“We are in a position of not having a lot of room for give and take. We’re not going to leave ourselves vulnerable,” he added.
Financial crimes unitEnglish questioned where the seizure money from the financial crimes unit ends up and Smith told her it went to the Racketeer Influenced and Corrupt Organizations (RICO) program, which sometimes can take a year or two for the SO to see any compensation.
The financial crimes unit was established through a grant from the Howard Buffett Foundation, English said. “The thought was they’d be so successful that it would pay for itself, but we’re not recovering anything.”
Smith acknowledged her concern and credited the problem with the “sweeping changes” made to the RICO program.
Smith’s presentation showed the unit’s production for the county, with $5.374 million in fraudulent deposits blocked since 2016, when the unit was formed. In 2019, $720,547 in seizures was pending court actions for which the county has received nothing so far.
English noted the unit may not be able to be funded after the grant runs out. “They need to sustain themselves.”
Smith said he would provide a breakdown and explanation of the financial crimes unit for the supervisors.
Jail costsCochise County jail operations, which are in the SO budget, cost around $5 million annually, said Jail Commander Kenny Bradshaw in an email to the Herald/Review.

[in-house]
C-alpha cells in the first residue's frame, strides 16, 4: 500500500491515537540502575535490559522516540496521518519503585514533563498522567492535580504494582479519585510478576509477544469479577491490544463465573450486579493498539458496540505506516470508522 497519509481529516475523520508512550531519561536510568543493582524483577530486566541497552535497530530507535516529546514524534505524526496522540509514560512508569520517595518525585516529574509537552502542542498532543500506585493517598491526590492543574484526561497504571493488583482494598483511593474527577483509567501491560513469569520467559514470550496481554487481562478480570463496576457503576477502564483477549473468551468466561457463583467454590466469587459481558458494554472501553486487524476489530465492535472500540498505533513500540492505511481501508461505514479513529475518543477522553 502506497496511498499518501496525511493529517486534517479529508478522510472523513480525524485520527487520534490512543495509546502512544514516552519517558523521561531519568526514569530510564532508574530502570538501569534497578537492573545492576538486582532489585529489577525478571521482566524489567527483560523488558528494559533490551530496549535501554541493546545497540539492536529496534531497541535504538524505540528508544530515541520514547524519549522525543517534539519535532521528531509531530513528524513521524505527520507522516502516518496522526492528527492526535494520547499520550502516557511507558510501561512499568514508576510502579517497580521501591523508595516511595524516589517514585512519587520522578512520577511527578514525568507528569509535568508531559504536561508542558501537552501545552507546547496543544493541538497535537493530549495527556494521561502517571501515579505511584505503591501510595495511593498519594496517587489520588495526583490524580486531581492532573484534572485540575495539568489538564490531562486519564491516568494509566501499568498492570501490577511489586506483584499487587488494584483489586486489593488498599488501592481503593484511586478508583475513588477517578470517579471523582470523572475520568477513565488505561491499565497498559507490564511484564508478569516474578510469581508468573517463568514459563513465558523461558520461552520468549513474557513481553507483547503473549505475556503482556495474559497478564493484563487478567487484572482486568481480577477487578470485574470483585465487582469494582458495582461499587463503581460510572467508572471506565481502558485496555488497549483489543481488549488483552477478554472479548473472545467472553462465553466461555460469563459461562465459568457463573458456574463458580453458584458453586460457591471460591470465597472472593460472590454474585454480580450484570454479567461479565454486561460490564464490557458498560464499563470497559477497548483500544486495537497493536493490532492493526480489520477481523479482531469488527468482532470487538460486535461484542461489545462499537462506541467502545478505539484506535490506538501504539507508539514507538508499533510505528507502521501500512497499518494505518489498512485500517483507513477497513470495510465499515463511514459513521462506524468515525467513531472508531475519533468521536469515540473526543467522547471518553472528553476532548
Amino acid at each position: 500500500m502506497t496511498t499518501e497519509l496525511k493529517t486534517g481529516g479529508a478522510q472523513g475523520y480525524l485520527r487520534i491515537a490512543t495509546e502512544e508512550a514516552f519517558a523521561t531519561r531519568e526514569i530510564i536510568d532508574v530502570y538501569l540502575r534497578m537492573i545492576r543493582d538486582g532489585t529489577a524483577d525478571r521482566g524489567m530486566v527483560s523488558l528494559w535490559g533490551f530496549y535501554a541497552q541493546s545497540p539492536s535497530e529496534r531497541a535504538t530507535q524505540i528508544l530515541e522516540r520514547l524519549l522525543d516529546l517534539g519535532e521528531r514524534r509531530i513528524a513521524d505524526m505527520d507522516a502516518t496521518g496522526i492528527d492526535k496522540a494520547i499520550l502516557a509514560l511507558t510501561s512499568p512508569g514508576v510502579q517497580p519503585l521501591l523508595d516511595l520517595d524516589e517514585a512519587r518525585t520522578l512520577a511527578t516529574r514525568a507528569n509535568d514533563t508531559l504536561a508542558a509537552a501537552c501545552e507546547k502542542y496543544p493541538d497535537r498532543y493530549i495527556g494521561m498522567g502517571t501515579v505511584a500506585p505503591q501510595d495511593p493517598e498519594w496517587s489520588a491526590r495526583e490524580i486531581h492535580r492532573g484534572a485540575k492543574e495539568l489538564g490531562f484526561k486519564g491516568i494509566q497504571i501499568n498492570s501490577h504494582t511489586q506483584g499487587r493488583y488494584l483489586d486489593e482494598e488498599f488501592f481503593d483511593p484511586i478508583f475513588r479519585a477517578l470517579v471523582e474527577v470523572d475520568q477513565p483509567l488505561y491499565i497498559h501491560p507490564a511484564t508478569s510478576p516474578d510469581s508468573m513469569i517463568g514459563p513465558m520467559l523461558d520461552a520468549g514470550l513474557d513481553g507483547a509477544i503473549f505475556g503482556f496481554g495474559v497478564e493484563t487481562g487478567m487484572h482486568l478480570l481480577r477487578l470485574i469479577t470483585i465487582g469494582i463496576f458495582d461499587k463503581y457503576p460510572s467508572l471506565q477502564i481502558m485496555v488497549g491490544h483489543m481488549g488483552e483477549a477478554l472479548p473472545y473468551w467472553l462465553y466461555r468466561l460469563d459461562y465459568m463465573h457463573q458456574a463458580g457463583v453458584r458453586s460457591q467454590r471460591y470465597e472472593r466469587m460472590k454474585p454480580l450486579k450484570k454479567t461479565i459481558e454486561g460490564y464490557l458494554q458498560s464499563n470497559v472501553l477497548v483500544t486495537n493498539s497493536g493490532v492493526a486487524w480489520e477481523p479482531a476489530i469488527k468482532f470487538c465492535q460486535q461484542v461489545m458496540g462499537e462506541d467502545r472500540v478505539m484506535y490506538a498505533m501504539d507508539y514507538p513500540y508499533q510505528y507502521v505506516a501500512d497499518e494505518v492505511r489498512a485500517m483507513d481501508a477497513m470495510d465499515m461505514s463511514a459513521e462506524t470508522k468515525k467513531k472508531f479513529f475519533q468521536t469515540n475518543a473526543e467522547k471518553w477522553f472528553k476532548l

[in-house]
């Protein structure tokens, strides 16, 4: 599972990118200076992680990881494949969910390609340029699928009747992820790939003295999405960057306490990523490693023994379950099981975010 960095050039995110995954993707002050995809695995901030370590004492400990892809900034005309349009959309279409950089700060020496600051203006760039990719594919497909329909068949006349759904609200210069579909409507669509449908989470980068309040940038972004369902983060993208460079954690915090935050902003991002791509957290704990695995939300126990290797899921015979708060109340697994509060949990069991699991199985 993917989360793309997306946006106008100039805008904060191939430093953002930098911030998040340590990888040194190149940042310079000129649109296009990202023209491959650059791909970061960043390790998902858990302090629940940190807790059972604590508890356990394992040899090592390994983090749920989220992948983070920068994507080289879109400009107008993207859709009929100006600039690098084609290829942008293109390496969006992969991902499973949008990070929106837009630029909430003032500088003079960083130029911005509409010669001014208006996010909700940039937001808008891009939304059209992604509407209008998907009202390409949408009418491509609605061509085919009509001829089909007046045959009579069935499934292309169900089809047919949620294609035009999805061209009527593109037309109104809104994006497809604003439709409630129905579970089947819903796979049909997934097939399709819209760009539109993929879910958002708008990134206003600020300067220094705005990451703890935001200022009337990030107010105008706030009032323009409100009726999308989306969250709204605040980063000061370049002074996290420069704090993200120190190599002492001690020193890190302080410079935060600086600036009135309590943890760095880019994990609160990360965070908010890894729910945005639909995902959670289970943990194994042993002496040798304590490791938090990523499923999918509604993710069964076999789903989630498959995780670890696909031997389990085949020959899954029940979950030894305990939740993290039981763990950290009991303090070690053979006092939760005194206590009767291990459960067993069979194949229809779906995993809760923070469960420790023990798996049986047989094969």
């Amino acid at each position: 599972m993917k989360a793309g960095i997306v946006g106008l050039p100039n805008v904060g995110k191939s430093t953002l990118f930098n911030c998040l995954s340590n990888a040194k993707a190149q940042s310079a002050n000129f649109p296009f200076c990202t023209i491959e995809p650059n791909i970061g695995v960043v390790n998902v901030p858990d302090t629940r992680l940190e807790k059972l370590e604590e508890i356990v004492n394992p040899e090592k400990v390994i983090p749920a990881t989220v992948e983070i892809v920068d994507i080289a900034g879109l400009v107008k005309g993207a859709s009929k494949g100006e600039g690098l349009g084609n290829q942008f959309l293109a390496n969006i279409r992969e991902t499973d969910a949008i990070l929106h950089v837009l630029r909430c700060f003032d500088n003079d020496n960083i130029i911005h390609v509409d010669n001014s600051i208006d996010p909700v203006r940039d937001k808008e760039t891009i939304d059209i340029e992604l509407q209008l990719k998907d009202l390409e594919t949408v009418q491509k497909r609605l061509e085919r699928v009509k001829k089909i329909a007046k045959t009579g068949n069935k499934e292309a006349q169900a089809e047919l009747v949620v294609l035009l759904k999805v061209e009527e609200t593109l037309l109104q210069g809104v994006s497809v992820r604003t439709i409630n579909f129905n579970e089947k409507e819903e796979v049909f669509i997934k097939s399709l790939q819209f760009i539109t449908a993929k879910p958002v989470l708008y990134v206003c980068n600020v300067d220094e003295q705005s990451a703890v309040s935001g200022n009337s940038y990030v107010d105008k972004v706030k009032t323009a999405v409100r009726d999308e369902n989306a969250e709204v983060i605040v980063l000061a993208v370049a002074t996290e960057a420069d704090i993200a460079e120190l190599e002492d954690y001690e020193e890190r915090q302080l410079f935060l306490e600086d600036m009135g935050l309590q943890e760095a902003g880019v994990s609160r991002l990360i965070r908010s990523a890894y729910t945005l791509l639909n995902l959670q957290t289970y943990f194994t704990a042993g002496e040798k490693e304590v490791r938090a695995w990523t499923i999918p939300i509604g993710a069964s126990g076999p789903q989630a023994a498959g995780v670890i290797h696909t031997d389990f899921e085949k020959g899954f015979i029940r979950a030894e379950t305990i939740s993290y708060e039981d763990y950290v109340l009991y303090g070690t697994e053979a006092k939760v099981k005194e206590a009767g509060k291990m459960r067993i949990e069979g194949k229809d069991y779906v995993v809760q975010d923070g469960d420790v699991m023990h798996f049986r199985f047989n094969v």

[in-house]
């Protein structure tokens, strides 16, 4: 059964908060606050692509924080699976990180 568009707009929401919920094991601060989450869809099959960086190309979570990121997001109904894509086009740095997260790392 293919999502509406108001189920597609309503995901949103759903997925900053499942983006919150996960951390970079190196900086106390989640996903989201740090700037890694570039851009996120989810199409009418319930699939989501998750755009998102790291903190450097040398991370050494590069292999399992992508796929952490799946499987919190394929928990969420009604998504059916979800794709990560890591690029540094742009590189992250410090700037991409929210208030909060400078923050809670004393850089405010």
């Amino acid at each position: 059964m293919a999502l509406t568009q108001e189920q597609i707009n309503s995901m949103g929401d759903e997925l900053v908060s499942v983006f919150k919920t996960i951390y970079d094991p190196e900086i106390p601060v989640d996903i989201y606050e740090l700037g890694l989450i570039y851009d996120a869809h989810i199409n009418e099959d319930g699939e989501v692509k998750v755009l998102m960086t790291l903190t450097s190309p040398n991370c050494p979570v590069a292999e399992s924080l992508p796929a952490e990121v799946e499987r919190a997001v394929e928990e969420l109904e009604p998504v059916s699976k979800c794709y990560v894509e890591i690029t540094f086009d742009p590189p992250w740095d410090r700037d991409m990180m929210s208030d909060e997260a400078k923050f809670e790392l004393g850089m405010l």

Bradshaw also explained he had hoped to add five new detention officers over the next six years at an annual cost of $262,168 to initiate the necessary changes to make the jail safer for staff and inmates.
“No detention officer is allowed to be alone with an inmate at any time,” he wrote. “In order to accomplish this, additional posts had to be created. This was implemented to reduce opportunities for inappropriate staff-inmate relations, false allegation against staff and staff assaults.”
Smith added, “We developed a staffing model which is how we arrived at the need for 30 additional D.O.’s. which came to a total cost of $1.573 million. Obviously, this is a big chunk of money for a single year expenditure, so we intended to present a six-year rollout to the BOS which would reduce the annual new money to $262,168 per year for six years, at five detention officers a year.”
“We also intended to ask for 12 additional deputies and use a three or four year rollout to reduce the annual cost to the county budget overall.
A couple of weeks before the deadline to submit the funding request, the Sheriff and his command staff discussed the current pandemic and economic uncertainties which were being discussed at the BOS and County Administrator offices.
“After much discussion, we collectively agreed that as a gesture of good will in working together with the BOS, we would pull those funding requests with the intent to submit next fiscal year.”
More to comeBorer told Dannels and Smith the budget would be “continuously reviewed” due to COVID-19. “We don’t know what’s going to happen. Just bear with us.”